In many Jewish imaginations, the Roman period — from the conquest of Judea in 64 BCE to roughly the sixth century C.E. — is remembered as a time of tragedy and catastrophe. The early years of the Common Era witnessed the destruction of the Second Temple and the devastation of the Jewish populace in Israel following the failure of the Bar Kochba rebellion. Two hundred years later, the conversion of Constantine to Christianity brought the first specifically anti-Jewish laws, including the prohibition of synagogues within city limits, and new places of worship from being built.
Yet as is demonstrated by Tree of Paradise: Jewish Mosaics From the Late Roman Empire, an exhibit at the Brooklyn Museum, Jewish life had not quite entered the Dark Ages. Mosaics discovered in 1883 in Hammam-Lif, Tunisia (once part of the Roman Empire), together form the exhibit’s centerpiece. Images of dolphins, peacocks and date trees, along with other symbols typical of the late-Roman period, adorned what was once an exquisitely decorated floor. But an incongruous design was found among the images: two menorahs. Combined with Latin inscriptions referring to positions in the synagogue, the seven-pronged candelabra left no doubt that the floor belonged to a synagogue, the first unearthed from the era.
Since then, archaeologists have excavated synagogues in Turkey, Israel and even Albania that display similar iconography. These finds have shattered the preconception that Jews did not create figurative art, which had been prohibited by the rabbis.
“When we discover Jewish mosaics, we have a snapshot into a Jewish world that may be different than what we think,” said Fred Astren, director of the Jewish studies program at San Francisco State University.
In fact, many scholars now believe that all peoples of the Roman Empire were drawing from a common pool of symbols and adapting them to their own specific beliefs. “Were it not for the particular symbolism of the religion, the synagogue mosaics, domestic mosaics and church mosaics would all look pretty much the same,” said Lucille Roussin, an archaeologist and cultural property lawyer in New York. The Jews may simply have been adapting to a world in which they lived.
Eric M. Meyers, a professor of Judaic studies at Duke University, believes that “since Greco-Roman culture, in the Roman period, is the dominant form which unites the Mediterranean world, Jews, in order to succeed, became at home in it.” Rather than assimilation, it was a pattern of acculturation — immersion in the dominant culture while remaining true to Jewish identity — that would be repeated by Jews throughout history.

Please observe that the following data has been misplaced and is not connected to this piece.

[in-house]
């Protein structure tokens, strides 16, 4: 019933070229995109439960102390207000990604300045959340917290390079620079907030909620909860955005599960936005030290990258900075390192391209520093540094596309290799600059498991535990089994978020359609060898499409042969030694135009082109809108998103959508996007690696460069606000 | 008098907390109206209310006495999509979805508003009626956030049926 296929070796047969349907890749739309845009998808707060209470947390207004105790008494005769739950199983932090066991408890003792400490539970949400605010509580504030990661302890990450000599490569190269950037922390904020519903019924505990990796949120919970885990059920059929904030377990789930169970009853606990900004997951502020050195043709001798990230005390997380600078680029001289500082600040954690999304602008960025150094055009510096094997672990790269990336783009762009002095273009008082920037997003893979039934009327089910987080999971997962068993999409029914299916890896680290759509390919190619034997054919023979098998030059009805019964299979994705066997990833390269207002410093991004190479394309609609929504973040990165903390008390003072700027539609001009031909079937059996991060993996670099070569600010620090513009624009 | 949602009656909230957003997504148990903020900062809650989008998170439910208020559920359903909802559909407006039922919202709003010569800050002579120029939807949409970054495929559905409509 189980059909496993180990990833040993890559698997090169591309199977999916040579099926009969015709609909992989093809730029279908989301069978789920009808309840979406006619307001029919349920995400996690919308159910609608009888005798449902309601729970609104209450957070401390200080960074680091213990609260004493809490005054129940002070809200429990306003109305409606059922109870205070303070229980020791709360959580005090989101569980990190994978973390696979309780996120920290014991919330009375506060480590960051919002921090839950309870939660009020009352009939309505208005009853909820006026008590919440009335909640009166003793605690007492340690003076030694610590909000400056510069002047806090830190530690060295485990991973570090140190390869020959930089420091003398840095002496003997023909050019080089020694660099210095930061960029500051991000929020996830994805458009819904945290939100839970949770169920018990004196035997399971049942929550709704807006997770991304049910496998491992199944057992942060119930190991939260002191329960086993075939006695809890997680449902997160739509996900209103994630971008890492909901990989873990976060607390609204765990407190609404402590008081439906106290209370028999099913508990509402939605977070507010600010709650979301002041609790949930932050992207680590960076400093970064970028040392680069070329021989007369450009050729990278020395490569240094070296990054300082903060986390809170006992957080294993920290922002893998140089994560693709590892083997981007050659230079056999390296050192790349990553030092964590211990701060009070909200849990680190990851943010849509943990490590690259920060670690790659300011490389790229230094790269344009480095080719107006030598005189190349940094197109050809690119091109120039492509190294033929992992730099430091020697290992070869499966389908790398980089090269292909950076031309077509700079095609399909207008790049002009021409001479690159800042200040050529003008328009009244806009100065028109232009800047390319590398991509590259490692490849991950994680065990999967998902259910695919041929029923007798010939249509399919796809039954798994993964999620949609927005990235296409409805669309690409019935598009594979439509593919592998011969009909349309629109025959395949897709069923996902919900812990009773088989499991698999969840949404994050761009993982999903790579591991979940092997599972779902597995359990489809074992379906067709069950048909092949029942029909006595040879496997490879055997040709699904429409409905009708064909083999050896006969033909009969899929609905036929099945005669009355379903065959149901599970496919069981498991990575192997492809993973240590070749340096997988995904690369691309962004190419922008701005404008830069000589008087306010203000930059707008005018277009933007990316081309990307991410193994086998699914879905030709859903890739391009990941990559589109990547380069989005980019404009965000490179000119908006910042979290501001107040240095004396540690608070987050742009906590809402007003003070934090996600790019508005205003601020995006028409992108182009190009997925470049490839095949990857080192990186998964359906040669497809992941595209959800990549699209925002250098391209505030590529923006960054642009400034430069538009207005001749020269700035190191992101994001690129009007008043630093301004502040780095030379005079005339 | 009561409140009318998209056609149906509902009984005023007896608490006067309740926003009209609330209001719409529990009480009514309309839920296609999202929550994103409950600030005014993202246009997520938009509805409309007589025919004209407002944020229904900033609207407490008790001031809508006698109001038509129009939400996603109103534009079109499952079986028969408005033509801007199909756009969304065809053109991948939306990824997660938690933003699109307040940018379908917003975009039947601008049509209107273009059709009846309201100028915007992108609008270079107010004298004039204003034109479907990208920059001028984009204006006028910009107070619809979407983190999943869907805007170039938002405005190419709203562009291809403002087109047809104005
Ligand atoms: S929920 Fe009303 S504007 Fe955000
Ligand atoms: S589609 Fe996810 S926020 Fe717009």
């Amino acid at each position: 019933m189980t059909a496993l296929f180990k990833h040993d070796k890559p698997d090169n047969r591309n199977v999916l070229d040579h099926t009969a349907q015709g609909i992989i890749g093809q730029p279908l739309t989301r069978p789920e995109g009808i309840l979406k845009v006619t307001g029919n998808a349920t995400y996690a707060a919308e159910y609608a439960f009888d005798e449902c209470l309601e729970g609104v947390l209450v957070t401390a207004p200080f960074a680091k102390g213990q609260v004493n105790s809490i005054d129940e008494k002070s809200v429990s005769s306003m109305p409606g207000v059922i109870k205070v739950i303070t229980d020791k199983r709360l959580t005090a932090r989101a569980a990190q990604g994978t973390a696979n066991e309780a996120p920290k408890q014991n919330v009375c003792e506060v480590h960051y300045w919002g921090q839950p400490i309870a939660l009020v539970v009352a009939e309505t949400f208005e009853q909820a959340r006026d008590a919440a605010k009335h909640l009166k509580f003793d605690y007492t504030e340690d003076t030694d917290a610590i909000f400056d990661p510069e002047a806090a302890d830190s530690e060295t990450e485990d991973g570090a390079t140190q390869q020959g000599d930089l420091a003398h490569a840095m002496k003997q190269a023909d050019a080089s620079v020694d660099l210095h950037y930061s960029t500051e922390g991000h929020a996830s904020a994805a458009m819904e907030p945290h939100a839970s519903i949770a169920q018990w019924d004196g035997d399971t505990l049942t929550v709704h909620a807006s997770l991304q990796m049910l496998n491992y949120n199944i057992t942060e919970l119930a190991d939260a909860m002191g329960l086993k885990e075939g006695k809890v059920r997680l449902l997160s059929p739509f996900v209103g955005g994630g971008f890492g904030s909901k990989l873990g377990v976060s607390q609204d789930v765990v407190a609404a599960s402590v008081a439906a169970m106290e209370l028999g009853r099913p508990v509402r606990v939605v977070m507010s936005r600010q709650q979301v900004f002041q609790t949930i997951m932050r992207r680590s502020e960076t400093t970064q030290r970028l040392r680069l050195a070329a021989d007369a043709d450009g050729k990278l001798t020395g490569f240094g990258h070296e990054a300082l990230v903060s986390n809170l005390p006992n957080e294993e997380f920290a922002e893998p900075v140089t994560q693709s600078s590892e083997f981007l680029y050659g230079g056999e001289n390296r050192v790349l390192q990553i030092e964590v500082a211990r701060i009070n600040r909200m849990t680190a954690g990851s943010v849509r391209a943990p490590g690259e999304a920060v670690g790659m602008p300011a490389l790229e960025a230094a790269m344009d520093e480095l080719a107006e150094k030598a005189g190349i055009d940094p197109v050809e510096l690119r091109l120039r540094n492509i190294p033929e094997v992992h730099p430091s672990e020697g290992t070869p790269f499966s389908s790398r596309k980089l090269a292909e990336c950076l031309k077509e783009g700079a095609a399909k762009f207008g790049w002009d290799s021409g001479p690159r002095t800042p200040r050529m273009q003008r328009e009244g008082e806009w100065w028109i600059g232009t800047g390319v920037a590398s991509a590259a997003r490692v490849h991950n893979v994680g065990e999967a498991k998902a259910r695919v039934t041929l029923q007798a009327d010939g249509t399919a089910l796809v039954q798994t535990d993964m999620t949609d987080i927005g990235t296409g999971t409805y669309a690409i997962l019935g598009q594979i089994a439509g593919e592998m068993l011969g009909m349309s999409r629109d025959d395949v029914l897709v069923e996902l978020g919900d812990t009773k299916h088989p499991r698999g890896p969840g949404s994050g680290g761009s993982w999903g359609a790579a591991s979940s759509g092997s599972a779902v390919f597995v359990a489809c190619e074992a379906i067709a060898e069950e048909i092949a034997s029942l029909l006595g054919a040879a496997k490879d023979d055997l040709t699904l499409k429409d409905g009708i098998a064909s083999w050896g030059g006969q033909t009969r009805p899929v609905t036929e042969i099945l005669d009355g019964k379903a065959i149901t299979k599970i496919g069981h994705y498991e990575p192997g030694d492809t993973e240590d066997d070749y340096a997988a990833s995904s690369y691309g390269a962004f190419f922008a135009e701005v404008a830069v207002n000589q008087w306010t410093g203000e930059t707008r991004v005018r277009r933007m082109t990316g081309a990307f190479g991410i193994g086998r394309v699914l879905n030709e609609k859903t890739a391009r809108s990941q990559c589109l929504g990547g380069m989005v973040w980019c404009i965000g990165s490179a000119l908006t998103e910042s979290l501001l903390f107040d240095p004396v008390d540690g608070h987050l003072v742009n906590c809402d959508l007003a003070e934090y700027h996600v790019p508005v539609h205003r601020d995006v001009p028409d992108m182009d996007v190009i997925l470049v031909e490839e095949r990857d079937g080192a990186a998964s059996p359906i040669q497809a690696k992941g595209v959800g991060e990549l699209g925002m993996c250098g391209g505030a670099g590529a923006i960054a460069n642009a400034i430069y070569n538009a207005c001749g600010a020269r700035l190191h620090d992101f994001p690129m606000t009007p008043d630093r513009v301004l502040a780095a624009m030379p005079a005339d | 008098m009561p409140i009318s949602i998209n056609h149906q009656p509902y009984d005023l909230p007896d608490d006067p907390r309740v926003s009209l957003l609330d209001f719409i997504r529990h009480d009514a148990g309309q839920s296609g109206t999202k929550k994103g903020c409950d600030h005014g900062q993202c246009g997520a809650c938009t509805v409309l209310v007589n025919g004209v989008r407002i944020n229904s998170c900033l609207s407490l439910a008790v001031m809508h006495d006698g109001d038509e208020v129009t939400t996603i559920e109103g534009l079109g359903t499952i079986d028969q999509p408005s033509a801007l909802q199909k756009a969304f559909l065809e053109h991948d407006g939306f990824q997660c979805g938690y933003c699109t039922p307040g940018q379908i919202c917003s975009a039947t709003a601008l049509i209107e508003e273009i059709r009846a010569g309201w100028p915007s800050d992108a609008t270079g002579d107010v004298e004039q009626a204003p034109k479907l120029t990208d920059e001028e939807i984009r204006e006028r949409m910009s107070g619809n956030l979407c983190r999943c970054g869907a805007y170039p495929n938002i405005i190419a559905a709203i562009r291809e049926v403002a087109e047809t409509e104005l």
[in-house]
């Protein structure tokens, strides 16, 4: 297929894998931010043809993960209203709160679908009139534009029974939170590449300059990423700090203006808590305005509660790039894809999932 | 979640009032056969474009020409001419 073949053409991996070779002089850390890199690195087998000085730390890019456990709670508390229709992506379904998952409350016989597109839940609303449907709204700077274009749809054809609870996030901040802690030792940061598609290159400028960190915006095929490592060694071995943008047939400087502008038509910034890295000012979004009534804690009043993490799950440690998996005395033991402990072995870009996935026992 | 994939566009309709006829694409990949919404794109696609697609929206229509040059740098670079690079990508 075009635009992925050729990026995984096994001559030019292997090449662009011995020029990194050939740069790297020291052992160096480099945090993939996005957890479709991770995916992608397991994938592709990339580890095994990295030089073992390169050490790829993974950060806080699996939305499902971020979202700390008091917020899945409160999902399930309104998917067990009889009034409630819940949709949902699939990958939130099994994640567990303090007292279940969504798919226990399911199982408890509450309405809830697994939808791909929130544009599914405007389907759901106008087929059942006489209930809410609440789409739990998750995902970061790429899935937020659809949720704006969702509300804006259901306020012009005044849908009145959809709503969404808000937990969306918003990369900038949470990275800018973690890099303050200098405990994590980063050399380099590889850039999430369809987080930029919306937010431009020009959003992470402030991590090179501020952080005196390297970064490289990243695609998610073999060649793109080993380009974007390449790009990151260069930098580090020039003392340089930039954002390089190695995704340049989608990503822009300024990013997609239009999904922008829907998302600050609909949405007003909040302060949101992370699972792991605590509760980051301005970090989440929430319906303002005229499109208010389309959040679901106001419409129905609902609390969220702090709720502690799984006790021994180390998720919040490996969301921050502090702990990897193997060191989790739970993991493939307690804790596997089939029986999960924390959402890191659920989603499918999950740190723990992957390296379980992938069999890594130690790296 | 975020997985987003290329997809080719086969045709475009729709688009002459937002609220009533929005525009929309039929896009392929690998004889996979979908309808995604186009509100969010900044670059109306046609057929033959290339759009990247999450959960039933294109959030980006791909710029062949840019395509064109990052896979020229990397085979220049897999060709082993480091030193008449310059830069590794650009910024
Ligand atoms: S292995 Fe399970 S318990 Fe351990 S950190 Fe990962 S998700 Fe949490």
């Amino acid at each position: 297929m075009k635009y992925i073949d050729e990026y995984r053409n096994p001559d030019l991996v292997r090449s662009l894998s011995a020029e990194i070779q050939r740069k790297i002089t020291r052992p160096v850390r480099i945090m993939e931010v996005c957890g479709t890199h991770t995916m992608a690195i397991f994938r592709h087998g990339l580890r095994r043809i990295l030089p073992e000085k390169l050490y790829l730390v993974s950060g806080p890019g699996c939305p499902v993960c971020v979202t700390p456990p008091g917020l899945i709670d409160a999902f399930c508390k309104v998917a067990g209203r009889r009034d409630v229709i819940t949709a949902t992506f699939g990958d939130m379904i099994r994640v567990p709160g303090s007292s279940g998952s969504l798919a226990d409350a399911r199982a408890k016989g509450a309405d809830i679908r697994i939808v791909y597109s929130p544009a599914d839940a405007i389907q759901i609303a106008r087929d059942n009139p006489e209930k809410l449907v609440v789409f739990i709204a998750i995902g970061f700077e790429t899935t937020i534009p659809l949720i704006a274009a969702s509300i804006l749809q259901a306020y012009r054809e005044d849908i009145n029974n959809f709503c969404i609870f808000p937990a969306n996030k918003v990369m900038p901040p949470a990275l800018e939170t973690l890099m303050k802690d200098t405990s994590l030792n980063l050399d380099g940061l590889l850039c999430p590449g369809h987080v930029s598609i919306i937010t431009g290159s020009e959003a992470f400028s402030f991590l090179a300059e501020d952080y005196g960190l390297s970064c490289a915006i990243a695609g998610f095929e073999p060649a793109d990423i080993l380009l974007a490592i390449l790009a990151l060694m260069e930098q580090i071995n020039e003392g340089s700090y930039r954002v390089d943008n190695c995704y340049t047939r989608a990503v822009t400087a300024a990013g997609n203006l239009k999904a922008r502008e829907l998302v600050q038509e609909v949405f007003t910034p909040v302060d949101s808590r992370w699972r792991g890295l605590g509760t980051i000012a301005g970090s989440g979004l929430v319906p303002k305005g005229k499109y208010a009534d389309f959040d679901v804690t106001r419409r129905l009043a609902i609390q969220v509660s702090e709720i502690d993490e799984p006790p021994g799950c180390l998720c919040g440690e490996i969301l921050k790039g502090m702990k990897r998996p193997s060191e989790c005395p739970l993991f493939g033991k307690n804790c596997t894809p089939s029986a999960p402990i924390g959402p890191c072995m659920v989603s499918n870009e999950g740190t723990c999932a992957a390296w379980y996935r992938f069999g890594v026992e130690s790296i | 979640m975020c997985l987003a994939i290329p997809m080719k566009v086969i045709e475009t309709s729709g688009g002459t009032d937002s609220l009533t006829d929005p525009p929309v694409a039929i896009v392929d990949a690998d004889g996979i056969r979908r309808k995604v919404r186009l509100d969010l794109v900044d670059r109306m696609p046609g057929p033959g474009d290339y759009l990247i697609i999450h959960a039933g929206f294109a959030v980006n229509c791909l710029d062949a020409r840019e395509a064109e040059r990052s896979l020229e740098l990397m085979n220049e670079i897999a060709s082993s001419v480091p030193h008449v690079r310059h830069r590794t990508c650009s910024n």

The tiled synagogue floor is all that remains of Jewish life in Hamman-Lif, and what we know about the community must be inferred from this limited archaeological evidence. The mosaics, or “late-antique linoleum,” as Roussin calls them, provide the first clue.
“If you were wealthy, you could afford marble and the poor had plaster floors,” Roussin said, meaning it was likely that this community was someplace in between. The inscriptions on the floor were written in Latin, the least common language for Jews of the period, trailing Greek and Aramaic. This suggests a high level of comfort with the prevailing culture. The designs also speak loudly. Some scholars believe that elaborate figurative images may indicate that the communities’ interpretation of Jewish law was less strict — much like Reform Judaism today — than in places where only the geometric mosaics condoned by the rabbis are found. It is also possible that the Jews of Hammam-Lif simply had less knowledge of Jewish law coming together in Israel and in Babylonia.
Even what we know about the reach of the anti-Jewish laws might be reassessed, since this synagogue has been dated to about 500 C.E., well after the edict against new construction had been passed. From this evidence, a picture emerges of a community that was well off, if not rich, and at ease with the Greco-Roman culture dominant at the time. It is even possible that it consisted of immigrants from Rome who had followed the empire’s armies on their conquest of North Africa. So despite the loss of the Temple, the failed revolts and the antisemitic laws, Jewish life at this time was not limited to tragedy.
“There must have been moments when people felt comfortable investing in their communities. A building like this synagogue represents Jewish confidence in the future,” explained Edward Bleiberg, curator of the exhibit. “I would like people to come away from this exhibition with an understanding that there were also good times for Jews living in the Roman period.”
Benjamin Levisohn is a freelance writer and stock trader in New York.